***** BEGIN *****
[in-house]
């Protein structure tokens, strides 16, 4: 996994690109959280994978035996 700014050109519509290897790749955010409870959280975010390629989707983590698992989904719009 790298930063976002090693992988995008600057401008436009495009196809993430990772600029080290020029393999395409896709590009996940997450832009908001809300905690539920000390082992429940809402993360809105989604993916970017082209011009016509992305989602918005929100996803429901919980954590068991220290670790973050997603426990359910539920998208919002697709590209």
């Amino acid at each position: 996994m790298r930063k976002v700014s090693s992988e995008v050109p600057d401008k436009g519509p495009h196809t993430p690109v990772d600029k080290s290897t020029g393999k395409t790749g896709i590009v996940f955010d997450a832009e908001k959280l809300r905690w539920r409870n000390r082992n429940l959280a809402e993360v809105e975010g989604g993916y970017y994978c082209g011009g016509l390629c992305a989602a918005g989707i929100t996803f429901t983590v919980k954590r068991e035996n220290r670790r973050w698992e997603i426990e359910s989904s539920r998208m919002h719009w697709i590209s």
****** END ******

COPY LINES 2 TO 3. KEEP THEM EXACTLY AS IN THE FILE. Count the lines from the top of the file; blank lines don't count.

């Protein structure tokens, strides 16, 4: 996994690109959280994978035996 700014050109519509290897790749955010409870959280975010390629989707983590698992989904719009 790298930063976002090693992988995008600057401008436009495009196809993430990772600029080290020029393999395409896709590009996940997450832009908001809300905690539920000390082992429940809402993360809105989604993916970017082209011009016509992305989602918005929100996803429901919980954590068991220290670790973050997603426990359910539920998208919002697709590209």
């Amino acid at each position: 996994m790298r930063k976002v700014s090693s992988e995008v050109p600057d401008k436009g519509p495009h196809t993430p690109v990772d600029k080290s290897t020029g393999k395409t790749g896709i590009v996940f955010d997450a832009e908001k959280l809300r905690w539920r409870n000390r082992n429940l959280a809402e993360v809105e975010g989604g993916y970017y994978c082209g011009g016509l390629c992305a989602a918005g989707i929100t996803f429901t983590v919980k954590r068991e035996n220290r670790r973050w698992e997603i426990e359910s989904s539920r998208m919002h719009w697709i590209s």